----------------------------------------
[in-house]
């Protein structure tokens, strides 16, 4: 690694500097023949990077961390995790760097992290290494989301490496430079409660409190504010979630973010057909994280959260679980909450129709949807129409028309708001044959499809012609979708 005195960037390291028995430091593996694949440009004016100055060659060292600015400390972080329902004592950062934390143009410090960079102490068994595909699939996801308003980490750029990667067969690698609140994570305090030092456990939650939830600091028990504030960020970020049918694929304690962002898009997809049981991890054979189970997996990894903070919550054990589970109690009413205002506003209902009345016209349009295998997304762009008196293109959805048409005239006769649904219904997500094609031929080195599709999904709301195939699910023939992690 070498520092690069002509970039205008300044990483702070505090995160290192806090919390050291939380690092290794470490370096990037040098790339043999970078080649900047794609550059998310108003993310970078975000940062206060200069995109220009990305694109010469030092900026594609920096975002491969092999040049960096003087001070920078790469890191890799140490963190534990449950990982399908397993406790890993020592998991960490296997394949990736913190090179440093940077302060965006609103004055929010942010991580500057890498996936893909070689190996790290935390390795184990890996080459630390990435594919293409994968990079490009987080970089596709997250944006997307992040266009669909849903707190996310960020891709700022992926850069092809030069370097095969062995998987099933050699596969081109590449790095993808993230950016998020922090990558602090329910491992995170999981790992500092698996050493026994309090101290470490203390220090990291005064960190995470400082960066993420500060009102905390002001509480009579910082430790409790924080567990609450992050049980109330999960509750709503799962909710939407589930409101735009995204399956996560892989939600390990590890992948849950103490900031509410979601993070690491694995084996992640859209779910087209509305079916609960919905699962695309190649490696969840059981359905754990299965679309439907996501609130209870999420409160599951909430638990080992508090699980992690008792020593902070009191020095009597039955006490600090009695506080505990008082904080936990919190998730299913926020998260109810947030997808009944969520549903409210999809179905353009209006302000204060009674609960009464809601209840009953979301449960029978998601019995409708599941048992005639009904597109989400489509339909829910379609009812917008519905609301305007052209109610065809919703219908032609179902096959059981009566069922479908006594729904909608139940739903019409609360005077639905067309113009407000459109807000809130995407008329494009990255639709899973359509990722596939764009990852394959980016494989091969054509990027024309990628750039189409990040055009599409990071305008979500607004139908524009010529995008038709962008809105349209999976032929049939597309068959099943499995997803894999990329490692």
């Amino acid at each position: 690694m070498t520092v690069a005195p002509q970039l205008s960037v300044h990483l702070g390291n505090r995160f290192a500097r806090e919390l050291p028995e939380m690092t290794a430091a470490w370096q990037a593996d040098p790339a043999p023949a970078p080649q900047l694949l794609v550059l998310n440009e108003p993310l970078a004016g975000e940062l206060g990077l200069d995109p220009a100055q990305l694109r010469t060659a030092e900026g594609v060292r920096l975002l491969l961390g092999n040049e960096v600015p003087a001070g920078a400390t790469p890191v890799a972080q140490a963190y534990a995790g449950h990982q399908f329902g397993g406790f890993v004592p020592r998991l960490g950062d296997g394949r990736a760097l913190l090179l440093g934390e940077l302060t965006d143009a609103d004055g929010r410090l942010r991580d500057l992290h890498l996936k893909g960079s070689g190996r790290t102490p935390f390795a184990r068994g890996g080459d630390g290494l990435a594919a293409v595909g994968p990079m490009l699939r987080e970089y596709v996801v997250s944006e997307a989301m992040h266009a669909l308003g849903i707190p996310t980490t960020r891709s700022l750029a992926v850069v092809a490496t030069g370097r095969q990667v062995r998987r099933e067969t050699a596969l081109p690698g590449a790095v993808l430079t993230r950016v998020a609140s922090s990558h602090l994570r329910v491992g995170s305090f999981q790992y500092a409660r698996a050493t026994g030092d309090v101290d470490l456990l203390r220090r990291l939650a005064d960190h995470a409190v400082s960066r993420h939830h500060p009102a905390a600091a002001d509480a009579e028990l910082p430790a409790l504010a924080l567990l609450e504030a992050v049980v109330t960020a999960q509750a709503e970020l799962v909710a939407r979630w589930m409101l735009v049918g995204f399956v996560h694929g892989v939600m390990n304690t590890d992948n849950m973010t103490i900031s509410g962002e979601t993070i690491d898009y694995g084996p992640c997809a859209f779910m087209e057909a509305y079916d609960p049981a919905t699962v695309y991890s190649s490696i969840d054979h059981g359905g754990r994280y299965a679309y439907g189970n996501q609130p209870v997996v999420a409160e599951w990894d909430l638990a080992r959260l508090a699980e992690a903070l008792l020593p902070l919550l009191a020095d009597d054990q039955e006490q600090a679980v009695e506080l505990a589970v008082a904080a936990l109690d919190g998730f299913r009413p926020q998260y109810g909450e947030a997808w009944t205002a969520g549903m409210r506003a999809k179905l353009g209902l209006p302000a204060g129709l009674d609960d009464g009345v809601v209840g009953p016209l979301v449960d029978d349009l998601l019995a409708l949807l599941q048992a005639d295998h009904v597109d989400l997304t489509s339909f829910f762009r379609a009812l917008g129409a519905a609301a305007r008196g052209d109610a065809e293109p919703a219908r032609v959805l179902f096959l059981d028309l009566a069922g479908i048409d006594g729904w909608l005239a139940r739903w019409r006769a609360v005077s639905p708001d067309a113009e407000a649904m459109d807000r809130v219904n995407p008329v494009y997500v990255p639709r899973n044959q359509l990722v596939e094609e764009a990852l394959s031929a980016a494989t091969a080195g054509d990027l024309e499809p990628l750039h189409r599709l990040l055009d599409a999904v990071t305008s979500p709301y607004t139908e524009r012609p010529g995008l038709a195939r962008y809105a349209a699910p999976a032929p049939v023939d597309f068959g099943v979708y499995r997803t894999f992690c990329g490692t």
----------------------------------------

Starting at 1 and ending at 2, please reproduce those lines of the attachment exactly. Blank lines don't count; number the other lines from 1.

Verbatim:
[in-house]
């Protein structure tokens, strides 16, 4: 690694500097023949990077961390995790760097992290290494989301490496430079409660409190504010979630973010057909994280959260679980909450129709949807129409028309708001044959499809012609979708 005195960037390291028995430091593996694949440009004016100055060659060292600015400390972080329902004592950062934390143009410090960079102490068994595909699939996801308003980490750029990667067969690698609140994570305090030092456990939650939830600091028990504030960020970020049918694929304690962002898009997809049981991890054979189970997996990894903070919550054990589970109690009413205002506003209902009345016209349009295998997304762009008196293109959805048409005239006769649904219904997500094609031929080195599709999904709301195939699910023939992690 070498520092690069002509970039205008300044990483702070505090995160290192806090919390050291939380690092290794470490370096990037040098790339043999970078080649900047794609550059998310108003993310970078975000940062206060200069995109220009990305694109010469030092900026594609920096975002491969092999040049960096003087001070920078790469890191890799140490963190534990449950990982399908397993406790890993020592998991960490296997394949990736913190090179440093940077302060965006609103004055929010942010991580500057890498996936893909070689190996790290935390390795184990890996080459630390990435594919293409994968990079490009987080970089596709997250944006997307992040266009669909849903707190996310960020891709700022992926850069092809030069370097095969062995998987099933050699596969081109590449790095993808993230950016998020922090990558602090329910491992995170999981790992500092698996050493026994309090101290470490203390220090990291005064960190995470400082960066993420500060009102905390002001509480009579910082430790409790924080567990609450992050049980109330999960509750709503799962909710939407589930409101735009995204399956996560892989939600390990590890992948849950103490900031509410979601993070690491694995084996992640859209779910087209509305079916609960919905699962695309190649490696969840059981359905754990299965679309439907996501609130209870999420409160599951909430638990080992508090699980992690008792020593902070009191020095009597039955006490600090009695506080505990008082904080936990919190998730299913926020998260109810947030997808009944969520549903409210999809179905353009209006302000204060009674609960009464809601209840009953979301449960029978998601019995409708599941048992005639009904597109989400489509339909829910379609009812917008519905609301305007052209109610065809919703219908032609179902096959059981009566069922479908006594729904909608139940739903019409609360005077639905067309113009407000459109807000809130995407008329494009990255639709899973359509990722596939764009990852394959980016494989091969054509990027024309990628750039189409990040055009599409990071305008979500607004139908524009010529995008038709962008809105349209999976032929049939597309068959099943499995997803894999990329490692």